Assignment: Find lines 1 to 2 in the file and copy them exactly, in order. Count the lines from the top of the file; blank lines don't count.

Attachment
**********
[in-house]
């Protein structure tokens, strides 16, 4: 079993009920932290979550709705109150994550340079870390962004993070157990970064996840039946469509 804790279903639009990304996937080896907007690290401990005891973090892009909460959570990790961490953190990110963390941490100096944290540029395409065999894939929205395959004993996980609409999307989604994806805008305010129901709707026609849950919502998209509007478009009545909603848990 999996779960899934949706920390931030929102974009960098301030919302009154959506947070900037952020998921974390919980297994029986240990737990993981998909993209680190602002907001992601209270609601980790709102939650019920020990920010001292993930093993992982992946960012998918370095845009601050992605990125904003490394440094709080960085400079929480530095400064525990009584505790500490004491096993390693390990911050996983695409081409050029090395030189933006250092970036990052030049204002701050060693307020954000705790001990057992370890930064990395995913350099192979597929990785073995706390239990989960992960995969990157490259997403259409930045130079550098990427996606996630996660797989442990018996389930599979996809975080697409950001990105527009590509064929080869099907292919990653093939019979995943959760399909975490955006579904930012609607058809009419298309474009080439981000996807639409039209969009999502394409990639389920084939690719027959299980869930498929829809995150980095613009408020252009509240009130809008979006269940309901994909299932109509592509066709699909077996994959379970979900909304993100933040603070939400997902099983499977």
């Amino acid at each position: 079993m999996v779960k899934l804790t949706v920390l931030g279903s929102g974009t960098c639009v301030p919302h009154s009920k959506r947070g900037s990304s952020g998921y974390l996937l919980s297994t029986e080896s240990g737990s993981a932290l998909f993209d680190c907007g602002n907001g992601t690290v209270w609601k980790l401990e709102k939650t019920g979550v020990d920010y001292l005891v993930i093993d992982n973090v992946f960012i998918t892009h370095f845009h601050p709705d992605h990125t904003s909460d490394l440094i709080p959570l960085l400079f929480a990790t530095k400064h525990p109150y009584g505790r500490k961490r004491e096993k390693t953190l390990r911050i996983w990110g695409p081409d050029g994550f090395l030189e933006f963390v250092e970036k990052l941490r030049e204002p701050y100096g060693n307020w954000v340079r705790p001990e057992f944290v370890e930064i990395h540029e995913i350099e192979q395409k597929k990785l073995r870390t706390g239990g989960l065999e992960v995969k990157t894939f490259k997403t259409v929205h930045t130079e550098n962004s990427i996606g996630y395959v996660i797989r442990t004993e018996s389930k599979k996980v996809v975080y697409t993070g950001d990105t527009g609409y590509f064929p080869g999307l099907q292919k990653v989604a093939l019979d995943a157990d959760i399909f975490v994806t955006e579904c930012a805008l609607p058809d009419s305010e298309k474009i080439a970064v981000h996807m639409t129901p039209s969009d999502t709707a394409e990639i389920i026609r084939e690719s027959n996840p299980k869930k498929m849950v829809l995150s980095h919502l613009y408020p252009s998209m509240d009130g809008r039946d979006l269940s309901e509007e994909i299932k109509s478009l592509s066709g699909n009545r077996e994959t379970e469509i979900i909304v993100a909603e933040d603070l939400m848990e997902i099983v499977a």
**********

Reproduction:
[in-house]
């Protein structure tokens, strides 16, 4: 079993009920932290979550709705109150994550340079870390962004993070157990970064996840039946469509 804790279903639009990304996937080896907007690290401990005891973090892009909460959570990790961490953190990110963390941490100096944290540029395409065999894939929205395959004993996980609409999307989604994806805008305010129901709707026609849950919502998209509007478009009545909603848990 999996779960899934949706920390931030929102974009960098301030919302009154959506947070900037952020998921974390919980297994029986240990737990993981998909993209680190602002907001992601209270609601980790709102939650019920020990920010001292993930093993992982992946960012998918370095845009601050992605990125904003490394440094709080960085400079929480530095400064525990009584505790500490004491096993390693390990911050996983695409081409050029090395030189933006250092970036990052030049204002701050060693307020954000705790001990057992370890930064990395995913350099192979597929990785073995706390239990989960992960995969990157490259997403259409930045130079550098990427996606996630996660797989442990018996389930599979996809975080697409950001990105527009590509064929080869099907292919990653093939019979995943959760399909975490955006579904930012609607058809009419298309474009080439981000996807639409039209969009999502394409990639389920084939690719027959299980869930498929829809995150980095613009408020252009509240009130809008979006269940309901994909299932109509592509066709699909077996994959379970979900909304993100933040603070939400997902099983499977």